I'm ready to write the script for my next short, tentatively titled Reprieve. The story's all fleshed out; I just need to type the thing. This film, a drama, will have a totally different style and subject matter from 20 Matches, and I'm really excited about the diverse casting I plan to do for it. From what I saw at festivals last year, the vast majority of American independent films still have predominantly white (and often all-white) casts. That bothers me – and yes, I've been guilty of it myself – so while I won't tell other filmmakers how to cast their movies, I've made the decision to cast minority actors in all the major roles. This actually suits the film's theme, so it's not just a stunt.

If I can get my ducks in a row fast enough, I'll start crowdfunding Reprieve in late spring, and if I really have my act together, I'll shoot it in late summer. Life has a tendency to get in the way, though, so it may wind up being a 2018 shoot. Time will tell.

Anchorage International Film Festival

“20 Matches” in Alaska… and on Alaska?

As we wrap up 2016 – a year that most people I know would call an awful one – I am grateful, at least, for the film festival exposure that 20 Matches has received. It's not over 'til it's over, but my current assumption is that the Anchorage International Film Festival, which I'm attending December 7-10 (20 Matches screens on both dates), will be this film's final festival.

Technically, 20 Matches was accepted into 20 festivals, which is fitting, although one festival (Blow-Up, in Chicago) seems to "accept" about 90% of their submitted shorts, but only screens the usual 10% of submissions, so I'm not officially counting that one. Nor am I counting the Columbus International Film + Video Festival. They accepted 20 Matches back in March, then strung me along for 7 months before playing the film to a tiny private audience of screenwriting enthusiasts (led by my old Foreign Correspondents DP Scott Spears!), half a year after their actual festival. Boo.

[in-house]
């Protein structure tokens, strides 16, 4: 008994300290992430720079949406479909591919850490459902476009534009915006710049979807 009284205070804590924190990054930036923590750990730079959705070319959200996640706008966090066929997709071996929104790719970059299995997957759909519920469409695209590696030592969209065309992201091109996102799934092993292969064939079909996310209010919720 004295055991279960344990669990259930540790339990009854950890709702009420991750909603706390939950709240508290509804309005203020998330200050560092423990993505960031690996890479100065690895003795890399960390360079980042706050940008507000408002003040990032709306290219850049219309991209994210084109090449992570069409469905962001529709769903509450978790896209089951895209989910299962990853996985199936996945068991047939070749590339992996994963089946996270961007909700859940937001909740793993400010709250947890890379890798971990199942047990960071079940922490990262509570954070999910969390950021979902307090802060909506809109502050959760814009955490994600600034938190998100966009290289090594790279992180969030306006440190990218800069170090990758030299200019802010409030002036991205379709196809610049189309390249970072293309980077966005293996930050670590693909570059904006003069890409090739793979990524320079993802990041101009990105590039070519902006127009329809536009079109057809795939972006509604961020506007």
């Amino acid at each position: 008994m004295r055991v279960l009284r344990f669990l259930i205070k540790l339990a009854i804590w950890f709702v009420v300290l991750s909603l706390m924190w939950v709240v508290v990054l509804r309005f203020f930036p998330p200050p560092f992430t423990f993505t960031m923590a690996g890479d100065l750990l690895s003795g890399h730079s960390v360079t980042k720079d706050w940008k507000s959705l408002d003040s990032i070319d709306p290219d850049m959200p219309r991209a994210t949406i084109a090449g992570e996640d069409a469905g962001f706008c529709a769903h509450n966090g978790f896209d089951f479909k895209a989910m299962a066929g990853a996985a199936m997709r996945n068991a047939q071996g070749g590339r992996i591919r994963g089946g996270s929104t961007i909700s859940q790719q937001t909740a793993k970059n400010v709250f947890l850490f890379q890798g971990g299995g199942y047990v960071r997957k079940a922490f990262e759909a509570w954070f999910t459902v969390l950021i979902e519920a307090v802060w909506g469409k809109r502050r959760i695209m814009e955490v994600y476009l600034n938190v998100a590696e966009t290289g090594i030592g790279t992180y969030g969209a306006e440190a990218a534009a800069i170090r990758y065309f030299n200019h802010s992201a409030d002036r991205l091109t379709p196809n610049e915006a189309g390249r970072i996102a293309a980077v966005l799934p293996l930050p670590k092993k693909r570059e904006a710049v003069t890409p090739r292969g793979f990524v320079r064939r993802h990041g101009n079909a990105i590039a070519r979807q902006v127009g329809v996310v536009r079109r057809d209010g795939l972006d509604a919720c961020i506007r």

So really, we're talking 18 festivals. Not too shabby.

The film's still out to three foreign festivals, but my acceptance rate outside the US has been dismal thus far: 3 acceptances out of 30 submissions. So I'm not holding my breath. Compare that to festivals within the US: 15 acceptances out of 32 submissions (not including Chicago and Columbus). That's a nearly 50% acceptance rate, which is astoundingly good!

Onward and upward, in any event.

I recently hatched a new idea for a short film, and right now I think it's a good one. I'm taking a few weeks to mull it over. Come January, if I'm still feeling excited about it, I'll bang out a script and strategize financing.

Meanwhile, I just learned that 20 Matches will screen on December 21 at the Berlin Film Society, so that's pretty wunderbar.

Finally, as hinted at in this update's headline, 20 Matches should be playing on Alaska Airlines' in-flight entertainment next month! After the film screened at the Seattle International Film Festival, the head shorts programmer contacted me to tell me that SIFF has their own channel on Alaska Airlines (a festival sponsor), and wanted to include 20 Matches in their programming. My film could play there for 30 to 90 days. The paperwork's been signed, the deal is done, but there are no guarantees, so time will tell. If you fly Alaska Airlines in the near future, keep an eye out. I myself will be flying Alaska to Alaska next week, so maybe I'll get to see for myself.